The present study suggests that S1PR2 in SMCs may destabilize plaques by decreasing the density of α-SMA–positive SMCs, which is likely mediated through inhibition of proliferation and SMC migration into the intima (Figure (Figure1F1F and Figure Figure9).9). However, the effects of S1PR2 on other SMC phenotypes, including matrix metalloprotease production and cytokine release, are still unknown. The relationship between macrophage apoptosis and atherogenesis is also complex (47). Decreased uptake of modified LDL and increased cholesterol efflux delay the accumulation of free cholesterol in macrophages, which is toxic to cells (27). We observed that, in contrast with S1pr2+/+Apoe–/– macrophages in which S1P inhibited Akt phosphorylation, S1P stimulated Akt phosphorylation and inhibited caspase-3 activation in S1pr2–/–Apoe–/– macrophages (Supplemental Figure 7). These effects may affect macrophage survival and apoptosis and, as a result, the state of inflammation in the plaque (47, 48). Further study is required to define the effect of S1PR2 on plaque stability and its mechanism.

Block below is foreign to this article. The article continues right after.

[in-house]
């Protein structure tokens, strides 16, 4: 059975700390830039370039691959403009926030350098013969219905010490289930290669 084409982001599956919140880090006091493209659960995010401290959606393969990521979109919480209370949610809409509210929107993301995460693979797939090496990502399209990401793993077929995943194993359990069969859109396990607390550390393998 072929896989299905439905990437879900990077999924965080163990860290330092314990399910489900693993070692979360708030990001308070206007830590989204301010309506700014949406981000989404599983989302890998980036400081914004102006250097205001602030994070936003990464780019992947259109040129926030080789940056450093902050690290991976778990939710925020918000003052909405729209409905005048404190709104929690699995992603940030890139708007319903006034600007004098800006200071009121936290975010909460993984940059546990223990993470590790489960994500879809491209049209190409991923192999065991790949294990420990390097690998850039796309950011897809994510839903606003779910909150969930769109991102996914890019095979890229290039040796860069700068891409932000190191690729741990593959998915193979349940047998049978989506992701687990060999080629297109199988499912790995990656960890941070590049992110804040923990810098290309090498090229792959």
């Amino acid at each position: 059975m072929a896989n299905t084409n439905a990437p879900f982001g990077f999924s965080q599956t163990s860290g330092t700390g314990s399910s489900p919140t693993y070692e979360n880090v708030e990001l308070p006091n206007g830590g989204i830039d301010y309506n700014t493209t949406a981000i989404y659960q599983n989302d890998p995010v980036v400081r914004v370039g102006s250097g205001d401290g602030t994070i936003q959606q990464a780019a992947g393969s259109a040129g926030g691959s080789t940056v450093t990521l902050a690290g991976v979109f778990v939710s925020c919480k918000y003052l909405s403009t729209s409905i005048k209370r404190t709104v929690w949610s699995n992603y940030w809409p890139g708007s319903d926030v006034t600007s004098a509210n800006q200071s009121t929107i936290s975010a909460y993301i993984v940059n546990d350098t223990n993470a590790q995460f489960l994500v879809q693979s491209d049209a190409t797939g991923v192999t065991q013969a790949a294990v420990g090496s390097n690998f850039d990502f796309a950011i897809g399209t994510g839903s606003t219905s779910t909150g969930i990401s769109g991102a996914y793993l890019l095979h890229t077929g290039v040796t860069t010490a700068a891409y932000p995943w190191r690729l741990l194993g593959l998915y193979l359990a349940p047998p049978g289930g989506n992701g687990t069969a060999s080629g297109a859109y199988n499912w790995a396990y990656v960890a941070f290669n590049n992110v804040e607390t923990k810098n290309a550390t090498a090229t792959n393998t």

HDL, an atheroprotective lipoprotein, is the principal protein that is bound to S1P in plasma as well as albumin. The atheroprotective effects of HDL, including Akt-mediated eNOS stimulation and inhibition of E-selectin expression, were shown to be mediated via S1PR3 (4, 42). Our in vitro data showing that HDL stimulated MYPT1 phosphorylation in S1pr2+/+ macrophages via S1PR2 and ROCK (Supplemental Figure 8E) suggest that S1P that is bound to HDL can activate S1PR2 to stimulate the proinflammatory signaling pathway at least in vitro in macrophages. Therefore, it is possible that the S1PR2-activating capacity of HDL may reduce an atheroprotective activity of HDL.